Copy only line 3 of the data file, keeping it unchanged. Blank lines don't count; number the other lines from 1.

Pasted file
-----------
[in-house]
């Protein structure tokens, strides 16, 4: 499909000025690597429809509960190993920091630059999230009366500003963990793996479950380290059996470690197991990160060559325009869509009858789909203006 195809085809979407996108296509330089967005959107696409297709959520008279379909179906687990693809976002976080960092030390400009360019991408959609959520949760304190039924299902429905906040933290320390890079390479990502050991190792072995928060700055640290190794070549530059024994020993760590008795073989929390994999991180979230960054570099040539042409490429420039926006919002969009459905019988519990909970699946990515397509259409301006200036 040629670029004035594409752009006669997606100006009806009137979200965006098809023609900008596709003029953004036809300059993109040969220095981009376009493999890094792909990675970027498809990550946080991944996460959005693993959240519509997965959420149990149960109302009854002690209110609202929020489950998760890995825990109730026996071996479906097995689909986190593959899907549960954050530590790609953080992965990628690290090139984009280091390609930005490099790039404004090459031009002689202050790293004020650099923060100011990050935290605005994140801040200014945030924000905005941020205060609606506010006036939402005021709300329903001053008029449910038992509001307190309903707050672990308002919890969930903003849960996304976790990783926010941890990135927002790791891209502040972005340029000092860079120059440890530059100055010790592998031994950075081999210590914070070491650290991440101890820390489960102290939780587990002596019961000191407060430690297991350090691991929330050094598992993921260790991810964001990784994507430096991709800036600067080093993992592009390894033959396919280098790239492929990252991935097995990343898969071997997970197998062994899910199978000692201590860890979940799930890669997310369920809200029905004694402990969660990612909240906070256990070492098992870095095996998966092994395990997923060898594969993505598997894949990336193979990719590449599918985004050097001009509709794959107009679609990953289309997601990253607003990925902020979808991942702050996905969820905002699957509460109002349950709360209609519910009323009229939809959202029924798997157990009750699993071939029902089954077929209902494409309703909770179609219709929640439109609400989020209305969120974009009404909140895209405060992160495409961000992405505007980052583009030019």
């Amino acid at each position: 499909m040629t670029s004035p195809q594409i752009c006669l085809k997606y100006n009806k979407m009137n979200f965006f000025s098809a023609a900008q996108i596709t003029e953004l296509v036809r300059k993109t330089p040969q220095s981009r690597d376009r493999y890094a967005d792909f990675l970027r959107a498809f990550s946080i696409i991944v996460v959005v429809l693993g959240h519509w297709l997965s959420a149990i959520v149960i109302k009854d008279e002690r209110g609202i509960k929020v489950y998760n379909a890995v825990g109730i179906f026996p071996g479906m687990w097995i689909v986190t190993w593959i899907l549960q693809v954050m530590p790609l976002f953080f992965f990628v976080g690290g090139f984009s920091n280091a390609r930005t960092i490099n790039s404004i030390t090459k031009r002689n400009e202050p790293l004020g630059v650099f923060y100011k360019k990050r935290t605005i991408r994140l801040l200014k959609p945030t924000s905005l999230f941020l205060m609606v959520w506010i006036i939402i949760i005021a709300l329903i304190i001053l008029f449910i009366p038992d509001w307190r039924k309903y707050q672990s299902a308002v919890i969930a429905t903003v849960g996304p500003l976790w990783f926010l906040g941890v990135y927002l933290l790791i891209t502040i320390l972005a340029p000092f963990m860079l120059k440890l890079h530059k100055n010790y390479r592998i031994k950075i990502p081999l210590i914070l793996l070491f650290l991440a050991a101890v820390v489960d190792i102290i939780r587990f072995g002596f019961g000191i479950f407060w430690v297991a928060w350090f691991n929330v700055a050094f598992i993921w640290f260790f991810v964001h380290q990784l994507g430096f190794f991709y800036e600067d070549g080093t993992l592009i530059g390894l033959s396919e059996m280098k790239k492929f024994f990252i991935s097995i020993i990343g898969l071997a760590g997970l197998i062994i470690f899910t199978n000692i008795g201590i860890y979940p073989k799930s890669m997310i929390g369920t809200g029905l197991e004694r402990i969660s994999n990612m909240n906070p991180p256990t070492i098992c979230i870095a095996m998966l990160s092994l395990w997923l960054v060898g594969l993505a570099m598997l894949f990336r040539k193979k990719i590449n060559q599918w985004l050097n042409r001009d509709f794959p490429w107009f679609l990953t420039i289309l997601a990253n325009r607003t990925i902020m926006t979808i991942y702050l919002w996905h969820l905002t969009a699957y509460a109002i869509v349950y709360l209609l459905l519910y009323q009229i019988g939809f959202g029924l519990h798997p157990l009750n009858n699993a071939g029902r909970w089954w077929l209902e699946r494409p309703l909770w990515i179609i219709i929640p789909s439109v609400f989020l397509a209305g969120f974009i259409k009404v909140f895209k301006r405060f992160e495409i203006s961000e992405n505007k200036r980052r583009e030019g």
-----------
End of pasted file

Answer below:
């Amino acid at each position: 499909m040629t670029s004035p195809q594409i752009c006669l085809k997606y100006n009806k979407m009137n979200f965006f000025s098809a023609a900008q996108i596709t003029e953004l296509v036809r300059k993109t330089p040969q220095s981009r690597d376009r493999y890094a967005d792909f990675l970027r959107a498809f990550s946080i696409i991944v996460v959005v429809l693993g959240h519509w297709l997965s959420a149990i959520v149960i109302k009854d008279e002690r209110g609202i509960k929020v489950y998760n379909a890995v825990g109730i179906f026996p071996g479906m687990w097995i689909v986190t190993w593959i899907l549960q693809v954050m530590p790609l976002f953080f992965f990628v976080g690290g090139f984009s920091n280091a390609r930005t960092i490099n790039s404004i030390t090459k031009r002689n400009e202050p790293l004020g630059v650099f923060y100011k360019k990050r935290t605005i991408r994140l801040l200014k959609p945030t924000s905005l999230f941020l205060m609606v959520w506010i006036i939402i949760i005021a709300l329903i304190i001053l008029f449910i009366p038992d509001w307190r039924k309903y707050q672990s299902a308002v919890i969930a429905t903003v849960g996304p500003l976790w990783f926010l906040g941890v990135y927002l933290l790791i891209t502040i320390l972005a340029p000092f963990m860079l120059k440890l890079h530059k100055n010790y390479r592998i031994k950075i990502p081999l210590i914070l793996l070491f650290l991440a050991a101890v820390v489960d190792i102290i939780r587990f072995g002596f019961g000191i479950f407060w430690v297991a928060w350090f691991n929330v700055a050094f598992i993921w640290f260790f991810v964001h380290q990784l994507g430096f190794f991709y800036e600067d070549g080093t993992l592009i530059g390894l033959s396919e059996m280098k790239k492929f024994f990252i991935s097995i020993i990343g898969l071997a760590g997970l197998i062994i470690f899910t199978n000692i008795g201590i860890y979940p073989k799930s890669m997310i929390g369920t809200g029905l197991e004694r402990i969660s994999n990612m909240n906070p991180p256990t070492i098992c979230i870095a095996m998966l990160s092994l395990w997923l960054v060898g594969l993505a570099m598997l894949f990336r040539k193979k990719i590449n060559q599918w985004l050097n042409r001009d509709f794959p490429w107009f679609l990953t420039i289309l997601a990253n325009r607003t990925i902020m926006t979808i991942y702050l919002w996905h969820l905002t969009a699957y509460a109002i869509v349950y709360l209609l459905l519910y009323q009229i019988g939809f959202g029924l519990h798997p157990l009750n009858n699993a071939g029902r909970w089954w077929l209902e699946r494409p309703l909770w990515i179609i219709i929640p789909s439109v609400f989020l397509a209305g969120f974009i259409k009404v909140f895209k301006r405060f992160e495409i203006s961000e992405n505007k200036r980052r583009e030019g």